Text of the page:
Within a few hours of the incident, Twitter explained that the hack was “a coordinated social engineering-attack by people who successfully targeted some of our employees with access to internal systems and tools” and used that access to take control of highly-visible accounts and tweet on their behalf.
Who hacked the site and how are the company’s greatest immediate concerns. But until Wednesday’s episode, users took for granted that verified account holders were indeed who they claimed to be. That sense of trust may have been altered during the hack, said Laura Galante, founder of the cyber-research firm Galante Strategies.
“What’s really important now are the parameters Twitter sets to disclose these incidents to the public,” she said. “And how are you going to verify swiftly that a tweet is fake and an account has been hacked.”
Voters or the media may be swift to recognize false statements from Biden, Trump and other high-profile figures, yet the credibility of accounts is more tenuous, and important, at the state and local level, experts said.
“Who will notice right away if local election administrators’ accounts are hacked and used to peddle misinformation about how to vote or where?” said Darren Linvill, a professor and disinformation researcher at Clemson University. “Even if it’s just a day, if that day is Election Day, then there’s more than enough time to do damage.”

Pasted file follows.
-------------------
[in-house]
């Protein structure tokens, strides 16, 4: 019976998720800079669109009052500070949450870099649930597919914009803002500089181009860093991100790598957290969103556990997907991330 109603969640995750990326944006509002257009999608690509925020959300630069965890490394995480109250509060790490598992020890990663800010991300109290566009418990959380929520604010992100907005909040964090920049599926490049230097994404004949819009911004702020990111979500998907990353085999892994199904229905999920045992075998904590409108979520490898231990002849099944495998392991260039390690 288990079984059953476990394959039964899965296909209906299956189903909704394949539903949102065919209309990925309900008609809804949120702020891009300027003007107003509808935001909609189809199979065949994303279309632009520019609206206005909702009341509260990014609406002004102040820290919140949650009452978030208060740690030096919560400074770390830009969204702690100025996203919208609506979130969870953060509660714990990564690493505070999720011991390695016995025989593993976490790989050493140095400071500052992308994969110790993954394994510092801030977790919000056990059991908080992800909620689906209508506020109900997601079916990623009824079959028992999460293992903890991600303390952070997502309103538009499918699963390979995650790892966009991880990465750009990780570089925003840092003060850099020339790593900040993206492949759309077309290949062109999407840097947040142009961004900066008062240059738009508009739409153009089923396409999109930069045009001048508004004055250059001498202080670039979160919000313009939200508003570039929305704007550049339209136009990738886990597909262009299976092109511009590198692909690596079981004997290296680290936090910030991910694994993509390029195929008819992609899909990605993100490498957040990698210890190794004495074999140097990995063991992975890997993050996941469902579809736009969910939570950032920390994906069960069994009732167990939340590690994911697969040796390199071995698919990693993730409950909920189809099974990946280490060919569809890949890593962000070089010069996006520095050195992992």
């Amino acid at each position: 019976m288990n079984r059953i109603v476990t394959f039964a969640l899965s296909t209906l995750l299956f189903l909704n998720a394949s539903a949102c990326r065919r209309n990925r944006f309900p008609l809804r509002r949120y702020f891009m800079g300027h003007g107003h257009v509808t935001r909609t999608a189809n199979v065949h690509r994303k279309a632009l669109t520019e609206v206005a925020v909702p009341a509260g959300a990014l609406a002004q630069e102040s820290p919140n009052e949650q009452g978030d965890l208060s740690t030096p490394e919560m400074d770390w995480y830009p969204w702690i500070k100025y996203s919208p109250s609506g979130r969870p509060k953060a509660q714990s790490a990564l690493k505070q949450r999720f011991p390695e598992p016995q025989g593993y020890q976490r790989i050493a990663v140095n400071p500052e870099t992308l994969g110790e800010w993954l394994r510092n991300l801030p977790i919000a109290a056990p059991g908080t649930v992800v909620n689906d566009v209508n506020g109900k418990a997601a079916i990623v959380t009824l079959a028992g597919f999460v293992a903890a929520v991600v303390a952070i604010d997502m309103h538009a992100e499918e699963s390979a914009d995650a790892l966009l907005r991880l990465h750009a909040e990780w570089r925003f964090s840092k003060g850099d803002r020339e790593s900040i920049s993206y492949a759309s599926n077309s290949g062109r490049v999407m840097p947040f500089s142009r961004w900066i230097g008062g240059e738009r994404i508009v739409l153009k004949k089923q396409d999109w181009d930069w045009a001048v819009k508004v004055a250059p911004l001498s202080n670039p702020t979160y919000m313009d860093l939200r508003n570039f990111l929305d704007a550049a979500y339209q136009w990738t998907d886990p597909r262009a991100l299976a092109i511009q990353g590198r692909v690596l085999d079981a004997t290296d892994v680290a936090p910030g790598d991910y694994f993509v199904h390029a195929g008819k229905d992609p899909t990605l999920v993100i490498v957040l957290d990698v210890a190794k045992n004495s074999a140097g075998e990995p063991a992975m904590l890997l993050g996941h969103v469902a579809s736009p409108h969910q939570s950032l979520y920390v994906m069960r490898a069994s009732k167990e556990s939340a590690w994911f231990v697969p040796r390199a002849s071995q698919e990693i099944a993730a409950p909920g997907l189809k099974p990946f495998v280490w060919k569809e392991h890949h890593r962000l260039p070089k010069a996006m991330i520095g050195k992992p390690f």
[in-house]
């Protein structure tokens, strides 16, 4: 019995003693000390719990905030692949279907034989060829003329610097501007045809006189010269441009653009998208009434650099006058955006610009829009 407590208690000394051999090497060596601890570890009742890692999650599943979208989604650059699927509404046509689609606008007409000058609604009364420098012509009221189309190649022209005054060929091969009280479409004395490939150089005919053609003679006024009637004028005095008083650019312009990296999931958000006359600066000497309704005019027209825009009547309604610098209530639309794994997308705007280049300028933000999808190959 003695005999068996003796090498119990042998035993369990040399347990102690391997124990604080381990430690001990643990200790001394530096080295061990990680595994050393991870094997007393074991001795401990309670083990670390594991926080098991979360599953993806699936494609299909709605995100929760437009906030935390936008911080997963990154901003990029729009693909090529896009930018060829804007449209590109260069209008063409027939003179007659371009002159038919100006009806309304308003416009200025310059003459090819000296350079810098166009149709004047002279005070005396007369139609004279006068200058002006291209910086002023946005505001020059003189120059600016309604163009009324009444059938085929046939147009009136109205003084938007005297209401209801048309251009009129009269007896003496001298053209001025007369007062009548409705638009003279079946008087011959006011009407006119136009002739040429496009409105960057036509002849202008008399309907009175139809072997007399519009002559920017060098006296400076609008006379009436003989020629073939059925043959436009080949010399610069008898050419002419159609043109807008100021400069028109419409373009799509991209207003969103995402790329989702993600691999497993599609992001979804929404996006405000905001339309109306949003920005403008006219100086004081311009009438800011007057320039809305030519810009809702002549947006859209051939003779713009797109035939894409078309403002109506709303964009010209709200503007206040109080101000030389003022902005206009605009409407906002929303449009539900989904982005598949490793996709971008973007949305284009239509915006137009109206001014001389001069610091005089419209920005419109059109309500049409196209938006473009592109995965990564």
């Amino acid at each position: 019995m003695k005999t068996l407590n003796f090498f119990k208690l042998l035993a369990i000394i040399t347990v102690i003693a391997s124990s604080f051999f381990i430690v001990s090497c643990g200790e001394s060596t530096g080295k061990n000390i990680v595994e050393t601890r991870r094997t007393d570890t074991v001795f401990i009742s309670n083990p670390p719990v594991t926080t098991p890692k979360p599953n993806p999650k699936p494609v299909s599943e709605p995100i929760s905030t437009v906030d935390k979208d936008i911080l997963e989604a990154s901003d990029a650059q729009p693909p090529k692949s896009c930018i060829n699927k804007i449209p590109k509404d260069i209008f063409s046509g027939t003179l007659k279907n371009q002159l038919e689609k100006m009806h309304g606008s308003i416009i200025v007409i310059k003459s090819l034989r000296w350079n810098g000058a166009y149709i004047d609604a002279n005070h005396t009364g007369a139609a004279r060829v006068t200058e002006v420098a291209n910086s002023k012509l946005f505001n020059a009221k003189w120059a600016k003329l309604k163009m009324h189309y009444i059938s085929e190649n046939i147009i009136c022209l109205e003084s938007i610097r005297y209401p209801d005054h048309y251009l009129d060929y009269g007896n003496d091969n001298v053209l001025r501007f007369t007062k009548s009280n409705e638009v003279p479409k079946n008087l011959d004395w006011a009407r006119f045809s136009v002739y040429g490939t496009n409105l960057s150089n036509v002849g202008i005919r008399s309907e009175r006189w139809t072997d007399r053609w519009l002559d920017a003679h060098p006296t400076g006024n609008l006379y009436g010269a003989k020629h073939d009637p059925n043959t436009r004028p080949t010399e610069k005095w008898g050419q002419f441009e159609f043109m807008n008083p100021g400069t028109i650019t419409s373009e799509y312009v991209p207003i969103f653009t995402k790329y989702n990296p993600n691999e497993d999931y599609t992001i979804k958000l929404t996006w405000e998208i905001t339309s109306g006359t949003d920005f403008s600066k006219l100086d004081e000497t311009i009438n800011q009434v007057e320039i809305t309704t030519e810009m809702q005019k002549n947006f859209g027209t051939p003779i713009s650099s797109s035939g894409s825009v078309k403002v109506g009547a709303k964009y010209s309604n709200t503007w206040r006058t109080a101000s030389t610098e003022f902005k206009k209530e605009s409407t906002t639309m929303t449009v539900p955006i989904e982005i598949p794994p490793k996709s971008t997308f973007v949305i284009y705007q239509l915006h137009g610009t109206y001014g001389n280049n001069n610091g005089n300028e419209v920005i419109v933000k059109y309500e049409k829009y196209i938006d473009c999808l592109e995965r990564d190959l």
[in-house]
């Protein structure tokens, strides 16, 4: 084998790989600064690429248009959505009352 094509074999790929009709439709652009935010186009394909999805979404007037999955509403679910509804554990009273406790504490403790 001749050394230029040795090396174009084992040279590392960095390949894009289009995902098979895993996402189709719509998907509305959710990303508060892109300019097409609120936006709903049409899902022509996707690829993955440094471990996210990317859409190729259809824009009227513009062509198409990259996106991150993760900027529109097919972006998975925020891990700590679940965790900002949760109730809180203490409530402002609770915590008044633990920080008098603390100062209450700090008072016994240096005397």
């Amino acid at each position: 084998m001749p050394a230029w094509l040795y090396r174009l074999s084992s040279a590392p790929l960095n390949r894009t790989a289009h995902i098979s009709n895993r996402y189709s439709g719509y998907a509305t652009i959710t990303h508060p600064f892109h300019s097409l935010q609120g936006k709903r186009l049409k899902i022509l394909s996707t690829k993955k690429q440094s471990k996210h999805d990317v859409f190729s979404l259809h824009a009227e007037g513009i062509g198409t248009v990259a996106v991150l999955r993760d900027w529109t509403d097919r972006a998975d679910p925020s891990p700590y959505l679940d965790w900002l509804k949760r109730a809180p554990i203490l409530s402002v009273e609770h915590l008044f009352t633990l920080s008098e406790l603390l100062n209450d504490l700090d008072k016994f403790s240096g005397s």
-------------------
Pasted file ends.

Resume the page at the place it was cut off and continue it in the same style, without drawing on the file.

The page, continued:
Experts had bigger worries than a cryptocurrency scam following Russia’s use of fake personas in 2016 to promote false news, sow division and suppress Democratic votes. Yet lawmakers, cybersecurity researchers and good-government advocates have spent the ensuing years warning that disinformation’s tendency to spread quickly on Twitter could be a threat to the election as well as to public health amid the coronavirus pandemic.
They cited not just the actions of foreign nations but domestic operatives including official campaigns, with Trump showing an eagerness to spread falsities, that use tools ranging from lies to manipulated videos.
The calls seemed to have moved Dorsey, whose company’s smaller size relative to Facebook or Alphabet Inc.’s YouTube means it must rely more on algorithms than humans, to enforce policies that ban manipulating elections and other forms of disinformation.
In October, he announced Twitter would ban political ads on the platform even as Democrats complained that Trump was spreading lies about Biden on Facebook unchallenged.
In May, Twitter fact-checked Trump’s false claims about mail-in voting, prompting the White House to issue an executive order aimed at curbing liability protections for social media services. The company has since then flagged one Trump tweet for violating its policies on glorifying violence and continued to take a more active role in monitoring his tweets.
(Updates with Trump remaining on Twitter in fifth paragraph)